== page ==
If design is a continent and its disciplines tectonic plates, we live in seismic times! As the ground shifts under our feet, we scramble for a clearer view of the emerging landscape. As the world changes, design changes. How should designers best prepare for the inevitable new openings? Where is the unexplored territory? Where will the action be?
When it comes to imagining what the design industry might look like in 10 years’ time, let’s assume that competing on cost and sticking our heads in sand are non-starters. The two remaining options seem either to be very, very good, or to be ahead of the curve in finding new work that employers and clients will pay for. Or preferably to be both!
When I asked the author Virginia Postrel for her observations on the design industry, she reflected that she found ‘designers, as a profession, have a peculiar combination of arrogance and insecurity. One minute, they’re declaring that they have uniquely appropriate skills for every problem, and the next they’re worried that people without the right credentials are using design. As a writer, I find the fear that too many people are practicing design pretty funny. Writers don’t go around complaining that too many kids are getting taught to write and too many people are practicing writing without the proper degrees.’
Just as a crack writer like Postrel is in demand, design supremos will always get good work. However, by definition there can only be a relatively small number of virtuosos in any field, so let’s look at how designers can prepare themselves for a changing world.
Ebb and flow
Before we explore some flux riding strategies, it is worth stepping back to take the long view. Design has always existed in a state of flux, although it has developed through periods of relative stability and rapid change. Take product design: in the twenties early pioneers like Marcel Breuer, Peter Behrens and Walter Gropius in Europe; and Henry Dreyfuss, Norman Bel Geddes and Raymond Loewy in the USA transferred know-how from architecture, theatre set design and window dressing. As the new discipline established itself over the following decades it largely revolved around the creation and specification of mechanical objects. The jolts to the profession between the fifties and nineties were largely provided by new technology. Plastics and other new materials, and manufacturing processes like injection moulding broadened horizons in the fifties and sixties. The incorporation of electronics into products in the seventies and eighties started to challenge the link between form and function. The introduction of CAD in the nineties dramatically affected the way designers worked and communicated. This proved to be only the first of many shifts as design went digital. As more products incorporated electronics, interaction design was founded as an offshoot discipline. This in turn paved the way for many product designers to hitch a ride on the web design boom of the mid-nineties.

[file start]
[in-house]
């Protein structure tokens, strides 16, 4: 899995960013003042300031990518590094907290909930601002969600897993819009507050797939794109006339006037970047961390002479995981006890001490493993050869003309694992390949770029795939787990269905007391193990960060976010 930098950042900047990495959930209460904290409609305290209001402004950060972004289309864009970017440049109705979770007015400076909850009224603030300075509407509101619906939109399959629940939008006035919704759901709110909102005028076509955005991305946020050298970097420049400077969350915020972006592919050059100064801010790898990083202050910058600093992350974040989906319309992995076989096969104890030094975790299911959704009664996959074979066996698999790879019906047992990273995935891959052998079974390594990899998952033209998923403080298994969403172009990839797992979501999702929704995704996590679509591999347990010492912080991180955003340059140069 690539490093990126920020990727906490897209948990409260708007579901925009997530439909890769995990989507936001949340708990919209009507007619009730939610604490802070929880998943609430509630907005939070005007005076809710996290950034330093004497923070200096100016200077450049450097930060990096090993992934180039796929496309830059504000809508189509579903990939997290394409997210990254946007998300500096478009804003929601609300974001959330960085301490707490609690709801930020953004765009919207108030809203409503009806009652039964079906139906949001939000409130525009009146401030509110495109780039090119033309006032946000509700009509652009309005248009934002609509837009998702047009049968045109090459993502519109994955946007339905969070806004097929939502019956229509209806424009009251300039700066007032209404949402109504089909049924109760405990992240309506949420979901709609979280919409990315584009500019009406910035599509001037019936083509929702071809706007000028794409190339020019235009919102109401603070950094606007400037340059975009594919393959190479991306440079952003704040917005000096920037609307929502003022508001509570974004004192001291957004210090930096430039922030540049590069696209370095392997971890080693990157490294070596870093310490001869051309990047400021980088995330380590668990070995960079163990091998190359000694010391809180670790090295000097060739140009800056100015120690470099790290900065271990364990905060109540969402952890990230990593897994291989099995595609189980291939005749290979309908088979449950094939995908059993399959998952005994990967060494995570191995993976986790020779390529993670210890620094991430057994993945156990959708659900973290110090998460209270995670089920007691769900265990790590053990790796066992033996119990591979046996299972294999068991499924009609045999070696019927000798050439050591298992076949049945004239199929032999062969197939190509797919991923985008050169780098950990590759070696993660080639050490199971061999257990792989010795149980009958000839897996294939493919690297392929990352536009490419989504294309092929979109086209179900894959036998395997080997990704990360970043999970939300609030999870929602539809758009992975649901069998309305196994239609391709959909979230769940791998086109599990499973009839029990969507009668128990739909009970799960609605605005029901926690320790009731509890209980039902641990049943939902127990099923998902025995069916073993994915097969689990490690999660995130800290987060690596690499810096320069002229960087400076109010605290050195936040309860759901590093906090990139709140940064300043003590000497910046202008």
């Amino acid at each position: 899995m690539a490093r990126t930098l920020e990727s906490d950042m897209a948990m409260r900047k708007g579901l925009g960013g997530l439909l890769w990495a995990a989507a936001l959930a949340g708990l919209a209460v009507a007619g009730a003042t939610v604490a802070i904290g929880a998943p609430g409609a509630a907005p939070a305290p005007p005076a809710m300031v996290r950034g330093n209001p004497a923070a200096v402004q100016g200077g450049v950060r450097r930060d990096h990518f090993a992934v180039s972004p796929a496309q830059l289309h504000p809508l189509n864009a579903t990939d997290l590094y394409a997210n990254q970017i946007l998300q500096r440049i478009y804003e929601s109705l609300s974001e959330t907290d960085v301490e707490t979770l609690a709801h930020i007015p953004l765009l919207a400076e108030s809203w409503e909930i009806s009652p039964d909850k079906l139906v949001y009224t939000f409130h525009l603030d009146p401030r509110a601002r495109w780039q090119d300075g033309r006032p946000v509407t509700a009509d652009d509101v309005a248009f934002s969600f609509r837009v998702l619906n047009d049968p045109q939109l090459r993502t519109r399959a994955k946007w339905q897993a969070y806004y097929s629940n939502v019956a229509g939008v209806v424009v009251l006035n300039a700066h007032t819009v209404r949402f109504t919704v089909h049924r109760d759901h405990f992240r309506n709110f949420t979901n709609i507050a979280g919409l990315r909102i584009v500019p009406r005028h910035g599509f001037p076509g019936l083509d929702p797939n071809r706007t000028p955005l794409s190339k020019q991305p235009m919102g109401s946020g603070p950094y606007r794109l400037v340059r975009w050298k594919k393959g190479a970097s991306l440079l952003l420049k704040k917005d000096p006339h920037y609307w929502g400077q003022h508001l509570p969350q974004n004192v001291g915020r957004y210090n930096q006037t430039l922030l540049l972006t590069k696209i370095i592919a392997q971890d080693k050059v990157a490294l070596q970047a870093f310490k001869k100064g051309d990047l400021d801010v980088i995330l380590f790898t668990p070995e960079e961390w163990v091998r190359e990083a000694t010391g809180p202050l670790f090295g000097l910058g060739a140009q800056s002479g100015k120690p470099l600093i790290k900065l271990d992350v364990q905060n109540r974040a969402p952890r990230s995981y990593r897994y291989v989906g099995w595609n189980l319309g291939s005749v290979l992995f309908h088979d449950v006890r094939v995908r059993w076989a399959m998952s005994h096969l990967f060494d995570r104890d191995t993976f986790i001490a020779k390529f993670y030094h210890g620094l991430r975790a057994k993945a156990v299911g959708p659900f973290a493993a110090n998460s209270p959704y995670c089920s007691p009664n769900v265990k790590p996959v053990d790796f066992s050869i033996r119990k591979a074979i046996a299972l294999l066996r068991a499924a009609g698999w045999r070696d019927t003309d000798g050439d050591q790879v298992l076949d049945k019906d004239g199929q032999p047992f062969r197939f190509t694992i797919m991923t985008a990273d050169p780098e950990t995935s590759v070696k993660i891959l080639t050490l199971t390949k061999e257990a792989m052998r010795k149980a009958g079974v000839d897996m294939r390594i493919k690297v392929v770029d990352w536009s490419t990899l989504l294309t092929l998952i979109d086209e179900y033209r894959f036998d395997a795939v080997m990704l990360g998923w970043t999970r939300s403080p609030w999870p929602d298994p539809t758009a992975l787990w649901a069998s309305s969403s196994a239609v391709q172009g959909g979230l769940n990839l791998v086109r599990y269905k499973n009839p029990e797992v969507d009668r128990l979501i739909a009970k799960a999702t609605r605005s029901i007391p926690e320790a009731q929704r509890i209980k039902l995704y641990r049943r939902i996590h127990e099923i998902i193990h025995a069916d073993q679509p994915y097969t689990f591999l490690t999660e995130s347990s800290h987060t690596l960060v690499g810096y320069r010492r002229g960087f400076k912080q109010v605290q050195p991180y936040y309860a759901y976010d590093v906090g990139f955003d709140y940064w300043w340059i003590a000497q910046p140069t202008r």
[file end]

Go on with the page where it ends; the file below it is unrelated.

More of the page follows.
The pace of change has not slowed in the noughties, but what makes it more head-spinning is that the changes are less tangible and more multidimensional. How do we make sense of the rise of design strategy, user-centred methods, celebrity designers, design-art, structural packaging and service design? How do we deal with the challenges of the sustainability agenda, off-shoring and the raised expectations of business and government?
The general stance of designers towards this period of instability is one of fear and paranoia. Top of the gloom charts is the opening up of design to global competition. In his bestseller ‘The world is flat’ the globalization booster Thomas L. Friedman quotes a vivid Microsoft maxim on the number of geniuses in China: ‘Remember, in China if you are one in a million, there are 1,300 others just like you.’ The economic side of this equation was underlined for me a few years ago when a Shanghai-based designer paid me the backhanded compliment, ‘Your work is very good, but we do nearly as good for a tenth of the price!’
Globalization has reduced the number of manufacturers to relatively few behemoths, and multiplied the amounts of designers pitching for jobs. The era of product design as practiced by a small band of gurus in Milan, London, Munich and New York is long gone. There are now thousands of competent product designers around the world able to ‘give good form’. Design as ‘styling’ or ‘form-giving’ has become commoditized; and competing at this level is already a tough low-margin slog.
While those hide-bound by the past batten down the hatches, the wise remember that change throws up opportunities as well as challenges.
If we shed the blinkers and see the world differently there are many positive shifts, like the mainstreaming of design in business and the public sector, which offer glimpses of a chance to drastically expand the frontiers of design. A good place to start is by taking a wider view of our know-how.
A big mistake designers make when evaluating their career options is to focus too narrowly on their most obvious and tangible craft skills, such as sketching, software skills or styling abilities. Widening their focus to include more indefinable cognitive talents can broaden horizons.
For example here are four intangible assets that good designers share:
Many designers are multi-lingual in different fields; many are fluent in consumer trends, marketing, manufacturing, and technology – corporate polyglots if you will. This familiarity with functions across the organization and the ability to translate and make connections between them is a much-underrated talent.
Many firms are plagued by articulate and persuasive ‘smart talkers’ who sound good in meetings, but get bogged down in abstract complexities. Whether it be by capturing a thought in a meeting with a sketch or quickly lashing together a physical or digital mock-up, designers are good at ‘making it real’.